While we are still wrapping our heads around all of the potential options to use notification actions for, we can say that we can certainly see some as being more meaningful than normal HomeKit automations. Instead of turning off our bedroom lights every day at a set time with the assumption that it is time to hang things up and go to sleep, we now have the ability to be prompted via a notification at the end of the day asking if it is truly the time to turn things off. To make things even more convenient and timely, the developer also has an Apple Watch companion in the works, which is currently in testing and nearing release. The companion watch app will allow for launching the actions assigned through the app with just a tap, just like a notification on your iOS device, which makes them even more convenient.
Want some more examples of what the app can do? According to the aforementioned guides provided by the developer, notifications can be sent based on the status of other accessories. This allows for a notification such as one that is sent at a certain time a day if the heater is still running, or only sending a notification to turn the lights off if they are still on at a certain time. It is also important to keep in mind that these examples are only related to HomeKit, which is just a portion of the app, again one that was just added to the already available app earlier this month.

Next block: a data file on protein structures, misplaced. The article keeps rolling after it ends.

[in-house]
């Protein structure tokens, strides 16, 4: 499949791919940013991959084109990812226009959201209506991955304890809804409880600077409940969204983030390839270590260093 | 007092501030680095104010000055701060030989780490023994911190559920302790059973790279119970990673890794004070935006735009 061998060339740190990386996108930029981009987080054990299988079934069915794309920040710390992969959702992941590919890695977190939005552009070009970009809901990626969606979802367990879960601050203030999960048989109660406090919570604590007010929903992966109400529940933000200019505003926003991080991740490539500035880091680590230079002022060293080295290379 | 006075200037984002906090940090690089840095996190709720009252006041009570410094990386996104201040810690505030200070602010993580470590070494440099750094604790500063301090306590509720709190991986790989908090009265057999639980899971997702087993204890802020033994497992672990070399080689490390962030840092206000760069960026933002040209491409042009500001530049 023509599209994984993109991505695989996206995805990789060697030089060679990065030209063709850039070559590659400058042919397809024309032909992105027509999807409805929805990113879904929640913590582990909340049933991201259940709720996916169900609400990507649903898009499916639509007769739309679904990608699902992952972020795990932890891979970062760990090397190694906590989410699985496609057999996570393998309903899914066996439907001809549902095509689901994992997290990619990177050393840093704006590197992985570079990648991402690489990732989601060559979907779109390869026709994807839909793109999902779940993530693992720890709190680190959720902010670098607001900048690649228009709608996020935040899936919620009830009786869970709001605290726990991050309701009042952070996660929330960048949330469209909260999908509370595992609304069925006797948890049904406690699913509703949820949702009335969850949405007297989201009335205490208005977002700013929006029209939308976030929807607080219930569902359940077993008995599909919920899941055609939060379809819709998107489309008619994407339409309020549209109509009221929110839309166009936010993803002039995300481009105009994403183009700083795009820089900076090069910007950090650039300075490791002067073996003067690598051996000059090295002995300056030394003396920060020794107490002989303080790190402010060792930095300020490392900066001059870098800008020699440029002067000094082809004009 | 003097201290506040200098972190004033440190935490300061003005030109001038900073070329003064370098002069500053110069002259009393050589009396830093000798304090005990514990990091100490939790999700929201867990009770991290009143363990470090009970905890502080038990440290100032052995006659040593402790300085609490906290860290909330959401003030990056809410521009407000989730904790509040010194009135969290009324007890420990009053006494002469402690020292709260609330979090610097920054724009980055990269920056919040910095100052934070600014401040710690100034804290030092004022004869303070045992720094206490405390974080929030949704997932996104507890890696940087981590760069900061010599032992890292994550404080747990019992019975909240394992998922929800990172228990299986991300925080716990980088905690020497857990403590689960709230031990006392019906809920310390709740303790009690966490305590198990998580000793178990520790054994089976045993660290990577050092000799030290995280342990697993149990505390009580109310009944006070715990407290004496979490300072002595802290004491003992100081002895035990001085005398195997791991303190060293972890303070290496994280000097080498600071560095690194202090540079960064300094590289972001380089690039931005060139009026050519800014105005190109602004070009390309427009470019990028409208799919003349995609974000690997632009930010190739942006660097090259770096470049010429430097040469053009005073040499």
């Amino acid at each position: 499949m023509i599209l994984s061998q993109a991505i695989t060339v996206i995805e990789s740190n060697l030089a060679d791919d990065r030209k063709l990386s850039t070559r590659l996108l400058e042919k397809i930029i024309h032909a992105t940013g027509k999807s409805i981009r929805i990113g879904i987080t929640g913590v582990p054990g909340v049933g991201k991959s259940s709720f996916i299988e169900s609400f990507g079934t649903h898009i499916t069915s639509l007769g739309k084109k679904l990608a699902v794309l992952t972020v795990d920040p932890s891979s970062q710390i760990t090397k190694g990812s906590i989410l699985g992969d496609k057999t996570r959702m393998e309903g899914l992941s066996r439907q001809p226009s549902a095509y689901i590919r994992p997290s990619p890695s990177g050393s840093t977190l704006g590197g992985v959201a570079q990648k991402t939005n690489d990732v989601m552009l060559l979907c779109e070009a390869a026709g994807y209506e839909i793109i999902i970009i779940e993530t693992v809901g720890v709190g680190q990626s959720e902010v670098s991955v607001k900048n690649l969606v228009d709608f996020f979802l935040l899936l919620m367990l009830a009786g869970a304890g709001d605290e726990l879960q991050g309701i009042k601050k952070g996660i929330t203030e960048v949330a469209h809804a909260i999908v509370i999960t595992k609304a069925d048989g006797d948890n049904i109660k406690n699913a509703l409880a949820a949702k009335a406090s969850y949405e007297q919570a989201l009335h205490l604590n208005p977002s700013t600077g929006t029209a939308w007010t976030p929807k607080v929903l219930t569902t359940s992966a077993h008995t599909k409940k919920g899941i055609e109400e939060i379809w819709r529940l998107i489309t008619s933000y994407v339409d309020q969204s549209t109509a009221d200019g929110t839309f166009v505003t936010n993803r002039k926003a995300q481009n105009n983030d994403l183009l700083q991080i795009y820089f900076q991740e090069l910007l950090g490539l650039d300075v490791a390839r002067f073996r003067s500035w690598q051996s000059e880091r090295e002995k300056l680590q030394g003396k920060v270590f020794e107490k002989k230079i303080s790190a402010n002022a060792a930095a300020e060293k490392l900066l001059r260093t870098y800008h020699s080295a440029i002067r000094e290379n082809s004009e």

Final Verdict: 4 out of 5
|The Good||The Bad|
|• Highly customizable||• Daunting at first glance|
|• Easy to understand help||• Value of app depends on effort|
|• Notifications sent instantly|
To sum it all up, the Pushcut app works exactly as advertised, but its usefulness is ultimately up to the user. Yes, there are examples to follow which help to get things established, but meaningful notifications require creating the scenarios that are unique to the individual. This is certainly nothing new for HomeKi aficionados, with automations requiring the same level of thought and attention to detail to make them perfect for specific situations, which makes Pushcut an easy app to recommend, and one that I have no problem labeling as an essential tool for HomeKit power users. While I am excited to continue digging into the apps potential, I am even more excited for the possibilities that the HomeKit community comes up with.
What do you think of Pushcut? What examples do you foresee creating with the app? Let us know in the comments below, or on Twitter, @HomeKit_Hero.